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A Fresh Perspective on Tuning Reverberant Rooms

How to make a bad situation “less bad.”

Improving the sound quality of large, reverberant rooms is difficult, but not impossible.

We often get asked to calibrate or improve the sound quality of systems in large reverberant rooms with no options for acoustical treatment due to aesthetic restrictions. We usually cringe at the idea, because the room overlays such an acoustic thumbprint that there is theoretically little you can do to counter the reflections and get back to the original sound. But all is not lost! Let’s take a look at the steps you can take.

Position the speakers as best you can, checking with the customer if it’s aesthetically acceptable. Keep speakers at least 2-3 feet away from walls or corners, aim them toward the listening area, make sure their dispersion covers all the seats, and decouple them from the floor.

Manage the spectral balance of the direct + decaying soundfield. Some speakers just have a bad direct sound, which you can correct with straightforward EQ. The decaying sound will be different from the direct, because it has been influenced by the room. Without acoustical treatments, it isn’t possible to EQ just the decaying field without affecting the direct response.

The room’s Reflection Decay Time (reverberation time) at frequencies between 20 Hz and 20 kHz. Note that it is not identical across the range, with a gap at around 250 Hz that made for a “thin” sound experience.

You can “cheat” this by tailoring the target curve to compensate for the irregularities in the decaying soundfield. Start by capturing “impulse response” data at the main seat positions from each speaker. From there, process a measurement time window and look at the initial “direct response,” then look at about 30ms, and then go all the way out to three seconds to see the speaker + room’s decaying response. Humans “hear” a combination of these two that varies depending on frequency and time between them. In a large room, it is common to see longer decay time in the midrange compared to bass and treble, because air absorbs highs more and bass is dissipated in the larger space.

Also by Anthony Grimani: The Phantom of the Home Theater

From your impulse response measurements, compare the direct field, the mid-field, and the far-field. Look at the various data curves as they extend in time, and also look at the reflection decay data. Then EQ, listen to pink noise on good ear buds, listen to pink noise through the speakers, listen to program material. Rinse and repeat. The overall shape of the measured curve should be a gradual slope down from bass to treble. The signal correction curve in the EQ may feature a depressed midrange not usually present in well-damped rooms. This is to compensate for the longer midrange decay time.

Now it gets more complicated, as you have to account for spatial hearing. Phantom images in stereo are the complex result of phase and amplitude response from two speakers playing the same thing at the same time, which is interpreted by our brains as sound coming from points in space where it isn’t. We also know that pin-point imaging usually doesn’t work in large rooms because of the long decay times. Thankfully, you can do something about this using a tool called an “all-pass filter.”

All-pass filters change the phase of the signal without changing the amplitude. They’re common in professional audio DSP processing units. You’ll want to adjust the center frequency and bandwidth of the all-pass filter so that it affects the specific frequency range where phase issues are messing with the imaging. The most effective method I’ve used so far is to invert the polarity of one speaker, listen to pink noise out of both speakers, and work on any frequencies that are still imaging between the speakers.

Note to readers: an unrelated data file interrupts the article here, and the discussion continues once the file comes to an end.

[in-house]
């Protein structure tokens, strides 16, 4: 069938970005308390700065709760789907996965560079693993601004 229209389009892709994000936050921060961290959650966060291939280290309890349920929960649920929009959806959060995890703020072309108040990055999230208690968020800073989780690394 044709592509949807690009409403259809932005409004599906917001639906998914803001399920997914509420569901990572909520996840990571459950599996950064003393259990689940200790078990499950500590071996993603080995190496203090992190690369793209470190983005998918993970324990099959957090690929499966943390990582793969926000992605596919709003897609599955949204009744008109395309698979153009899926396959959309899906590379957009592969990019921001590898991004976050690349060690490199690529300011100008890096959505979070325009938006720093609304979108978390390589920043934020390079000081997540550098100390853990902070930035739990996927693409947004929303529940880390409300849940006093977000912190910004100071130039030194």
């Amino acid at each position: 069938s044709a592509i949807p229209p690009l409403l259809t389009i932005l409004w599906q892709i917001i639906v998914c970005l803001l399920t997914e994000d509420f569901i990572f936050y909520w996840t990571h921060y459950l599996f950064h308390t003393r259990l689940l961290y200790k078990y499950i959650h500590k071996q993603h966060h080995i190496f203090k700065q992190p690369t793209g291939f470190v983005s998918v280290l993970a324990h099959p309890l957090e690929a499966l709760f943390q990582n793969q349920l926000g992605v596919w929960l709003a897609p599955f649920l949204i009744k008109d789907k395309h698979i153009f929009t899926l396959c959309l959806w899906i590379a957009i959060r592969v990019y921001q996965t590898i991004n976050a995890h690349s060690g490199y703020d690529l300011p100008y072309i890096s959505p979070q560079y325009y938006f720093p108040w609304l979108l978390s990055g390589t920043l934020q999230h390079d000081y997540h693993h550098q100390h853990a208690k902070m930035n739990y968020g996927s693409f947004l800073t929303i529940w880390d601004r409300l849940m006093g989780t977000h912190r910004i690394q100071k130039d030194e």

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By inverting the polarity of one speaker, everything should sound like it is coming from an anomalous “fog bank” outside the speakers. If any frequencies remain centered between them, something about the room-speaker interaction is inverting phase in that frequency region. Use your all-pass filter to knock the phase of that frequency range around until it dissipates into the fog. Then, when you flip the inverted speaker back to the correct polarity, everything will be in-phase. You can click the all-pass filter in and out to demonstrate the tighter center imaging. I am convinced that most customers enjoy that sense of spatial realism even more than the corrected spectral balance!

Now let’s talk equipment. I recommend using a professional-grade digital amp with DSP that includes EQ and all-pass filters; it is less cumbersome than trying to integrate third-party DSP with traditional consumer audio gear. Naturally, you’ll also need a good manual acoustical measurement system. I use REW, an amazingly powerful free tool (donations appreciated).

This chart shows the frequency response before and after the corrections. The blue curve is smoother, but it is also tailored for what sounded best subjectively in the room. It is this subjective fine tune that machines can’t do, since they don’t do “subjective.”

At the end of the day, you can use the above techniques pretty effectively to get a system in a large reverberant room to be listenable for music. If you expand to surround and movies, it’s hard to get great dialog clarity, and there is still a kind of glaze that gives every track the same feel. It’s better than when you started, but always remember that you’re just making the situation “less bad.” Keep pushing for some type of acoustical control wherever possible too!

Anthony Grimani ([email protected]) is president of Grimani Systems, PMI Engineering, and Dimension4 Acoustics, with offices in San Francisco, Los Angeles, and Paris.

Chase Walton ([email protected]) contributed to this article.